From: Damien Sullivan (firstname.lastname@example.org)
Date: Sat Jan 05 2002 - 23:26:36 MST
On Thu, Dec 27, 2001 at 08:01:01PM -0800, James Rogers wrote:
> On 12/24/01 1:17 AM, "Mike Linksvayer" <email@example.com> wrote:
> > In the early years of this list (a decade ago!?) the state was
> > something to be smashed, or at least completely avoided, and race,
> > sex, and sexual orientation were annoying baggage that could and
> Yeah, what the hell happened to that list? I'm trying to figure out
> when/where I left it for a current events discussion list...
Hey, I've been on the list for nearly a decade. Well, 8.5 years.
But... I was never 100% behind the anarchist program -- I'd argue for it
with more statist friends, then come here and play arch-conservative or
toy with quasi-socialist ideas as an exercise. But ignore the
socialism. These days anarchy and even minarchy seem naive.
Societal survival can be treated as a problem in information processing
-- find threats, come up with responses, mobilizes resources to
implement responses. Government can act as the central nervous system
of society, compelling the cells -- excuse me, individuals -- to act in
concert in situations where ungoverned motivations would result in
behavior unconducive to survival. Of course, not all the interactions
of the cells/individuals can be centrally monitored. Quite a lot
happens from individual interactions, governed by shared nature (cloned
genes/common human nature or culture) and enforcement activty around
problems (meet Officer Lymphocyte). But not everything can happen
efficiently that way.
Of course, many governments are not pro-survival information processing
systems for their societies, as opposed to benefitting the brain
cells/rulers in charge. Possibly most haven't been. But just because
there are more ways to have a badly wired brain than a usefully wired
one doesn't mean having a brain is a bad thing; it means get a better
The USA has many flaws, both from the POV of the individual and the
society. "But utopia isn't an option." The USA (and other Western
countries) does a lot of things which you _would_ expect a pro-survival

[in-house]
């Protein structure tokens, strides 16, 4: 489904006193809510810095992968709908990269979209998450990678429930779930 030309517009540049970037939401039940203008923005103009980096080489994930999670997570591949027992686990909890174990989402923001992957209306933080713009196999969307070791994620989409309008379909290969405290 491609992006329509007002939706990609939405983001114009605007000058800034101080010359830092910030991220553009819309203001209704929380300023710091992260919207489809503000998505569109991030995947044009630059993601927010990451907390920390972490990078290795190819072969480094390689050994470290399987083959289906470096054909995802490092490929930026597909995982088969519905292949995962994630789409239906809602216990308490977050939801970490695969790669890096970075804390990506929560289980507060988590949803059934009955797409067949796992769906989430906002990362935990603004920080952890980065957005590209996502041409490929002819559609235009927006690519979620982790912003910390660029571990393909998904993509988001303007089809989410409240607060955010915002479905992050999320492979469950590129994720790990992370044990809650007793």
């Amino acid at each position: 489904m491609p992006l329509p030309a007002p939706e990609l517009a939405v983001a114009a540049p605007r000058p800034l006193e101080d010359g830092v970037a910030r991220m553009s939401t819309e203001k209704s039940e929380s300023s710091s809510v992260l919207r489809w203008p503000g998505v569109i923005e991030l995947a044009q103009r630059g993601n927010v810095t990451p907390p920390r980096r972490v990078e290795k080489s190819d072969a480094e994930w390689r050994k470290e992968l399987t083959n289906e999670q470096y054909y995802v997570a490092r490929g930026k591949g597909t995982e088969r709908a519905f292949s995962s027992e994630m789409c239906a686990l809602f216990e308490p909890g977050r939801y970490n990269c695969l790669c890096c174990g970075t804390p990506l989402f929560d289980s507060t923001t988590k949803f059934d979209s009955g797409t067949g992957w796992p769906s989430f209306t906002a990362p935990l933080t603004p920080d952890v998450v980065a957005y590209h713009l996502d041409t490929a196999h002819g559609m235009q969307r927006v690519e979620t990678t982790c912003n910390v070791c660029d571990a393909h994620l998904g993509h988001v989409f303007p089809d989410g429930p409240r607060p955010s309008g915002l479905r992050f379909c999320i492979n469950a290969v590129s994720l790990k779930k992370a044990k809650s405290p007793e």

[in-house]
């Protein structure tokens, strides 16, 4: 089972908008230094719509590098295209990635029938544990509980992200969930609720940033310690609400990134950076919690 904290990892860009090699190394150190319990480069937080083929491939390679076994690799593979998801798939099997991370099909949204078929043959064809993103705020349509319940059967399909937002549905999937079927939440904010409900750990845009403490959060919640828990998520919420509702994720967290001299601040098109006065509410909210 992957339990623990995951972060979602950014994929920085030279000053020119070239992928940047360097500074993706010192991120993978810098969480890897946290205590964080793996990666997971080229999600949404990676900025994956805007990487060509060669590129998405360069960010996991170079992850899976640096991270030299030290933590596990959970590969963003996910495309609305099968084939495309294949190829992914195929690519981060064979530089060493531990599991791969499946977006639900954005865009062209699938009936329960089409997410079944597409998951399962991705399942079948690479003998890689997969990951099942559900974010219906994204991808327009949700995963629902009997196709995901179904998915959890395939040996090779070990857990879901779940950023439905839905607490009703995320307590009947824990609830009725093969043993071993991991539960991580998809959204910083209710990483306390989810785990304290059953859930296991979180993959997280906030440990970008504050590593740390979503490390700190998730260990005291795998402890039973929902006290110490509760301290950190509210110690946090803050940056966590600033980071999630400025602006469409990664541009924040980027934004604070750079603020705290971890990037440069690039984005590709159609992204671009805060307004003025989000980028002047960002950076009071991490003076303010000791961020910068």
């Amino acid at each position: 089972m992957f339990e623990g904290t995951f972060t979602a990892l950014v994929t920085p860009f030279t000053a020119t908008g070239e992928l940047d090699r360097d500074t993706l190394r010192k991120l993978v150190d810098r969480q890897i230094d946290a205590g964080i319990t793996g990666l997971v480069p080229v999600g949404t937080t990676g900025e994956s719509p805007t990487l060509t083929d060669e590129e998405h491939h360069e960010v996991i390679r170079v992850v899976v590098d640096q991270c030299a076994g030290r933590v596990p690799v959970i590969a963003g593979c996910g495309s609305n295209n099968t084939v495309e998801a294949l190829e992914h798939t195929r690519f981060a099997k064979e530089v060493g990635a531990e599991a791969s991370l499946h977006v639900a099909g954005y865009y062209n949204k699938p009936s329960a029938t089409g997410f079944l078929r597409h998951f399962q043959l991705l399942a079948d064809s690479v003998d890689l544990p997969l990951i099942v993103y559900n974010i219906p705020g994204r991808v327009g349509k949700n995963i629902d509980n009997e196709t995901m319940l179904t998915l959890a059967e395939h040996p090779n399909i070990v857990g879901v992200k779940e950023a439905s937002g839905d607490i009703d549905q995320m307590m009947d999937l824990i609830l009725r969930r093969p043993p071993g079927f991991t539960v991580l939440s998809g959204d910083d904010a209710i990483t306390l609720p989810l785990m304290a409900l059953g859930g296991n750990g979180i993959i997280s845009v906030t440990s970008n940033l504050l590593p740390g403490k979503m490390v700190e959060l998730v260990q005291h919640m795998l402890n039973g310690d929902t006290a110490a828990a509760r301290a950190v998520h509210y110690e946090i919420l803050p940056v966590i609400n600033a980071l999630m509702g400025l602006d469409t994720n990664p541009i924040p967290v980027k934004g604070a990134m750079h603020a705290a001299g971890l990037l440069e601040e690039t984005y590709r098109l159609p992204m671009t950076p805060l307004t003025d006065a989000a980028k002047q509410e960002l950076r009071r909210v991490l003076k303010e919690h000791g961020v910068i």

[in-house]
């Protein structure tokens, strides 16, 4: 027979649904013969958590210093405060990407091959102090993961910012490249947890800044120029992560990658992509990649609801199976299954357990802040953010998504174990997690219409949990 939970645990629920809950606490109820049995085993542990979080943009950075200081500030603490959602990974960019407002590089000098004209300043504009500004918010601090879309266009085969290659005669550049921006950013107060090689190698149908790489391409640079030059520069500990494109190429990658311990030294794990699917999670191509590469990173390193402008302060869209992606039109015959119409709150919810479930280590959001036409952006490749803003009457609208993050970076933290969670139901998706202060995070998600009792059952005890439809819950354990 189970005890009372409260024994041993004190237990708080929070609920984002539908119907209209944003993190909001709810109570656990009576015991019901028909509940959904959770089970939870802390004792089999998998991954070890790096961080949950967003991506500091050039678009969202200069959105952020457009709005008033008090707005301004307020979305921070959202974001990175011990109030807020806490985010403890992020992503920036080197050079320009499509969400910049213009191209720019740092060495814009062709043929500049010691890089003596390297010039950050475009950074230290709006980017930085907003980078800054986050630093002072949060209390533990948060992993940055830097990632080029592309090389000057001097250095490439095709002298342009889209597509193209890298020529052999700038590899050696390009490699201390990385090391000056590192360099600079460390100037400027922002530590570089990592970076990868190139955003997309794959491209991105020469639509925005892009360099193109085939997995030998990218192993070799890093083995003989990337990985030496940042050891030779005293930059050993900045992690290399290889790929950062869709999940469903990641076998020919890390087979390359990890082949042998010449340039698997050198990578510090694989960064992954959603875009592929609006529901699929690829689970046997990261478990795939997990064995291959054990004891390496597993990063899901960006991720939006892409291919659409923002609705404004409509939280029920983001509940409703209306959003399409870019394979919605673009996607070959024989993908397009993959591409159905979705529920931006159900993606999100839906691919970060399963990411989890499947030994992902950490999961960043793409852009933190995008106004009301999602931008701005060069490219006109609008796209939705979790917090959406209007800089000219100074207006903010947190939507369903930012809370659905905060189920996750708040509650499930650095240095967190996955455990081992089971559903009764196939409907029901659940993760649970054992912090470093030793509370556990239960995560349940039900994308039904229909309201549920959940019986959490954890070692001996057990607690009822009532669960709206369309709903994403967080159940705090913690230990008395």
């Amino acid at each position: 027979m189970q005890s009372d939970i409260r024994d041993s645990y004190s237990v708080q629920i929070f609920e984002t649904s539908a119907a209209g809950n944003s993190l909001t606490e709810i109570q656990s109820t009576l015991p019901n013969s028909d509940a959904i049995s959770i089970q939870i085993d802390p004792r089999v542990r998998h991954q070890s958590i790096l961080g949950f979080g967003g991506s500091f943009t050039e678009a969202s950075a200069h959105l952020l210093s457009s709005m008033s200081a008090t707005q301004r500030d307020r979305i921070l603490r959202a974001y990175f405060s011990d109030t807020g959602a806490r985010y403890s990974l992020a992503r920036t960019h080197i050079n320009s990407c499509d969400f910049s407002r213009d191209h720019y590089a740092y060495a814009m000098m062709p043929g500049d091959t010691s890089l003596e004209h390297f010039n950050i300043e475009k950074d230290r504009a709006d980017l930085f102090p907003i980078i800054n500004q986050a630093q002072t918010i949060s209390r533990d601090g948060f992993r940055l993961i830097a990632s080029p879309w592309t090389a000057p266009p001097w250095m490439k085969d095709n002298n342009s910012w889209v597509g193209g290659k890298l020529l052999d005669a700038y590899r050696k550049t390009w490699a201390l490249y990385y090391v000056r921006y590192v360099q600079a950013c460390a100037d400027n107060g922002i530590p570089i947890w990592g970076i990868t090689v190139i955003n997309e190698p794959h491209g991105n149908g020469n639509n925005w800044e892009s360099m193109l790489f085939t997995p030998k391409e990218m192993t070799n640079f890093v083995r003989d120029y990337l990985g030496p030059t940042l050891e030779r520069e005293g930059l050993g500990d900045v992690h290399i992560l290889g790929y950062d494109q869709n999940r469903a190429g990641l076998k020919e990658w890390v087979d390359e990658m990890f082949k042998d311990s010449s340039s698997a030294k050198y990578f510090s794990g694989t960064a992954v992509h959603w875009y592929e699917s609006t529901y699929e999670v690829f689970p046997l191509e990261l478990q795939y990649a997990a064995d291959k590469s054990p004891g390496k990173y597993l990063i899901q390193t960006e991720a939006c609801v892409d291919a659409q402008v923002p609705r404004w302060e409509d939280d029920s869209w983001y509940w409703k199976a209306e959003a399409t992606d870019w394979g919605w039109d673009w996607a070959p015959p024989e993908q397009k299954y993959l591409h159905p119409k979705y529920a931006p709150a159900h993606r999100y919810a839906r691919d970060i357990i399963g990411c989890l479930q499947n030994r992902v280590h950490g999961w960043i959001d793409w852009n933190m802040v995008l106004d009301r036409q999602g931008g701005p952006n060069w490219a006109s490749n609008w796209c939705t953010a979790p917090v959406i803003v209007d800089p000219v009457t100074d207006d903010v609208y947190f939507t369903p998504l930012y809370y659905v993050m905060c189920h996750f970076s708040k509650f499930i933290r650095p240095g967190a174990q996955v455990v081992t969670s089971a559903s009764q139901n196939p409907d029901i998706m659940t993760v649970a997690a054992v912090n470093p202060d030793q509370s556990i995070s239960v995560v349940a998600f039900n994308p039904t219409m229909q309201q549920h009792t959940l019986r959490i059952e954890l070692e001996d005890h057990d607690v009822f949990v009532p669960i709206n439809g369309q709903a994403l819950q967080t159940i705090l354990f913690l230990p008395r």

information processing entity to do. It finances research, gathering
information about the environment and its internal affairs. ("Hey,
there's this ozone layer, And it's going away. Wait, that's bad."
"Hey, there's the asteroid moseying nearby." "Hey, our children can't
read.") Then democracy lets everyone try to call attention to their
problems ("We're going to fry!" "We're going to die!" "Johnny can't
read!" "Johnny can't pray!") and there's a decision process for what to
do ("Let's not fry. Asteroid? Silly freaks, go away. Let's hire more
teachers. And you, go away.") With free speech to allow full flow of
information and drawing attention to mistakes.
And the whole democracy thing allows kicking out execssively dumb
Vs. typical autocracy, with little investment in finding problems, and
suppression of people criticizing the Supreme Leader's tender ego, and
addressing problems by whim of said Leader, and no way to stuff the
Leader up the butt of the white elephant he decided to buy rather than
try to catch up with the British gunships forcing opium up the river.
That's a bad info processing system.
But an anarchy can't necessarily respond to invasion or selfish people
destroying the ozone layer with CFCs either.
-xx- Damien X-)
 Yes, the example mixes Asian countries shamelessly.
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